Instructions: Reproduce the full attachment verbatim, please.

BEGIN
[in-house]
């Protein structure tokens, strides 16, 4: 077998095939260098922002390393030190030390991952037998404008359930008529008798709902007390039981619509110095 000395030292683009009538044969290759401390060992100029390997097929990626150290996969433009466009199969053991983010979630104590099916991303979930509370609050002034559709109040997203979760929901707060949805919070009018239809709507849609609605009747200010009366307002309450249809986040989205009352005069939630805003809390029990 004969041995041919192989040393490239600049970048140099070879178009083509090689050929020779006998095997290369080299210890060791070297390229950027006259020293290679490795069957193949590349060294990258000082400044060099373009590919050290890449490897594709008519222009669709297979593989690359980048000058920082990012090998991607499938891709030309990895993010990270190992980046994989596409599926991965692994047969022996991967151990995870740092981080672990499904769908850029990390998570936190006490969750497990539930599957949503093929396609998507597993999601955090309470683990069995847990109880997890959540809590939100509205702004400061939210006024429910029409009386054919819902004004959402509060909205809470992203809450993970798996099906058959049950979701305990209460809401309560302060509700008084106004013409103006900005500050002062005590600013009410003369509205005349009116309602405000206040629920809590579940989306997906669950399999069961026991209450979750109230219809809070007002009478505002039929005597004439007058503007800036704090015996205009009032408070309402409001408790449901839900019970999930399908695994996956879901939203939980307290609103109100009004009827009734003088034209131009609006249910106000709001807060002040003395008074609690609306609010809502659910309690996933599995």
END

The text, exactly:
[in-house]
């Protein structure tokens, strides 16, 4: 077998095939260098922002390393030190030390991952037998404008359930008529008798709902007390039981619509110095 000395030292683009009538044969290759401390060992100029390997097929990626150290996969433009466009199969053991983010979630104590099916991303979930509370609050002034559709109040997203979760929901707060949805919070009018239809709507849609609605009747200010009366307002309450249809986040989205009352005069939630805003809390029990 004969041995041919192989040393490239600049970048140099070879178009083509090689050929020779006998095997290369080299210890060791070297390229950027006259020293290679490795069957193949590349060294990258000082400044060099373009590919050290890449490897594709008519222009669709297979593989690359980048000058920082990012090998991607499938891709030309990895993010990270190992980046994989596409599926991965692994047969022996991967151990995870740092981080672990499904769908850029990390998570936190006490969750497990539930599957949503093929396609998507597993999601955090309470683990069995847990109880997890959540809590939100509205702004400061939210006024429910029409009386054919819902004004959402509060909205809470992203809450993970798996099906058959049950979701305990209460809401309560302060509700008084106004013409103006900005500050002062005590600013009410003369509205005349009116309602405000206040629920809590579940989306997906669950399999069961026991209450979750109230219809809070007002009478505002039929005597004439007058503007800036704090015996205009009032408070309402409001408790449901839900019970999930399908695994996956879901939203939980307290609103109100009004009827009734003088034209131009609006249910106000709001807060002040003395008074609690609306609010809502659910309690996933599995």